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Orner v. Liu

419 N.J. Super. 431, 17 A.3d 266 (App. Div. 2011)

CONTRACTS — When a contract, such as a settlement agreement, sets a deadline by which the parties will enter into a further agreement or have no further liability, one to the other, a court will not extend that deadline at the unilateral request of one of the parties.

A pair of property contracts with the same seller stipulated that time was of the essence. The contracts did not have a mortgage contingency clause. When the buyer expressed an inability to close due to difficulties in exporting currency from another country, the seller agreed to an extension. The closing date was eventually extended more than once but, in each instance, the seller insisted that time was of the essence. When the buyer still lacked the funds to close on the final agreed-upon date, the seller declared a default.

The buyer then advised the seller that it was attempting to obtain mortgage funding. Even though the contracts had been terminated, the seller nonetheless allowed the buyer access to the properties for appraisals to be performed. The seller’s counsel also wrote to the buyer’s counsel regarding disposition of the deposit. With no agreement reached, the seller filed an action alleging that the buyer had defaulted and, thus, the seller was entitled to retain all deposited funds. The buyer filed a counterclaim as well as notices of lis pendens on the properties.

The lower court discharged the notices of lis pendens and declared that the buyer had no further right to, or interest in, the first deposit, which the seller had received in exchange for extending an earlier closing date, leaving unadjudicated the seller’s right to a later deposit. After a deposition, the parties discussed and reached an amicable resolution of their disputes. The settlement, put on the record, stipulated that the remaining deposited funds would be released to the seller; new contracts would be executed by a certain date; the new contracts would contain a mortgage contingency; the date for closing, with time of the essence, had to occur no later than a certain date; the buyer would receive a credit at the closing in the amount of the deposited funds from the first failed transaction; and, if no closing occurred on or before a certain date, the parties would have no further obligation to each other. Once the parties agreed that the terms on the record constituted the entire agreement, the lower court entered an order memorializing the a settlement; its order also directed the release of the remaining deposited funds to the seller and dismissed all claims with prejudice and without costs.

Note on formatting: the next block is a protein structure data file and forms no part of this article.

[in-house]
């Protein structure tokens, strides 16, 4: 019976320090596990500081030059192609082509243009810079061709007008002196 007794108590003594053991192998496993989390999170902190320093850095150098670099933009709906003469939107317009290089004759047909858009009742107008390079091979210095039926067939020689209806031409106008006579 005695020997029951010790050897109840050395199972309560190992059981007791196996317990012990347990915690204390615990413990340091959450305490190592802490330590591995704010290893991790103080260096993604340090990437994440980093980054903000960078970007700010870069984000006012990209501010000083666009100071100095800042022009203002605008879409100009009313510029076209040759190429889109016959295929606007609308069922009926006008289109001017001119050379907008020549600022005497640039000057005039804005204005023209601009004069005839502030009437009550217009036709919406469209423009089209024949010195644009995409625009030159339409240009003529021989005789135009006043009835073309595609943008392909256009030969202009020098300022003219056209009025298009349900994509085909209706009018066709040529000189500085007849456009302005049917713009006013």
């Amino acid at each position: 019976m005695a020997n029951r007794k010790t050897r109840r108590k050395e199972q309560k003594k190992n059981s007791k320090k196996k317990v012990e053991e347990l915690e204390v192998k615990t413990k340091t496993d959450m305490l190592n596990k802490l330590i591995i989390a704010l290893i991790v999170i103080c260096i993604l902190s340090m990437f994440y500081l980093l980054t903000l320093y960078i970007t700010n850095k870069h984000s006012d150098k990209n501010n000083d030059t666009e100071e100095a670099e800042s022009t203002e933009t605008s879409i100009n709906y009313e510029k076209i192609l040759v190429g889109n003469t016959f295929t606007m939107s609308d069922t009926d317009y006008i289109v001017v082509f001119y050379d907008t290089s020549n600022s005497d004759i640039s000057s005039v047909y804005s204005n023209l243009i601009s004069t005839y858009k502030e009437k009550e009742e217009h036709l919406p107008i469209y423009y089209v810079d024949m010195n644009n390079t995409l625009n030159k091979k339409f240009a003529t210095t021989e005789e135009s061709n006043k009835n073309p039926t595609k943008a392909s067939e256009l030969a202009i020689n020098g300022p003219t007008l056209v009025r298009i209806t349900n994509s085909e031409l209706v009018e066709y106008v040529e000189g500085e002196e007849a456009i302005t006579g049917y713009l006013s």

The parties did not agree on the form of the new contracts and chose not to execute any. Ultimately, the seller advised the buyer that it was no longer interested in pursuing the sale. One day prior to one year after the lower court’s last order, the buyer moved to vacate the order. The lower court rejected the motion.

On appeal, the Appellate Division affirmed for the reasons expressed by the lower court. The Court agreed that the settlement agreement left some details unresolved, but was clear that the parties would have no further obligations if the properties did not change hands on or before the agreed-upon date. Thus, when disagreements emerged, it was incumbent on the buyer to seek the intervention of the lower court before the deadline elapsed; nothing except the seller’s consent could resurrect the buyer’s opportunity to purchase the properties after the deadline. Because the buyer allowed that deadline to pass, the lower court rightly found that the buyer had abandoned its only opportunity to seek relief from the final judgment.

Additionally, the Court agreed with the lower court that the buyer failed to move for relief in a timely fashion. Even though within the one-year time bar contained in the court rule, the buyer did not satisfy the rule’s requirement that such motions be filed within a reasonable time. The Court noted that the rule does not mean that it is reasonable to file such a motion within one year; the one-year period represented only the outermost time limit for the filing of a motion.


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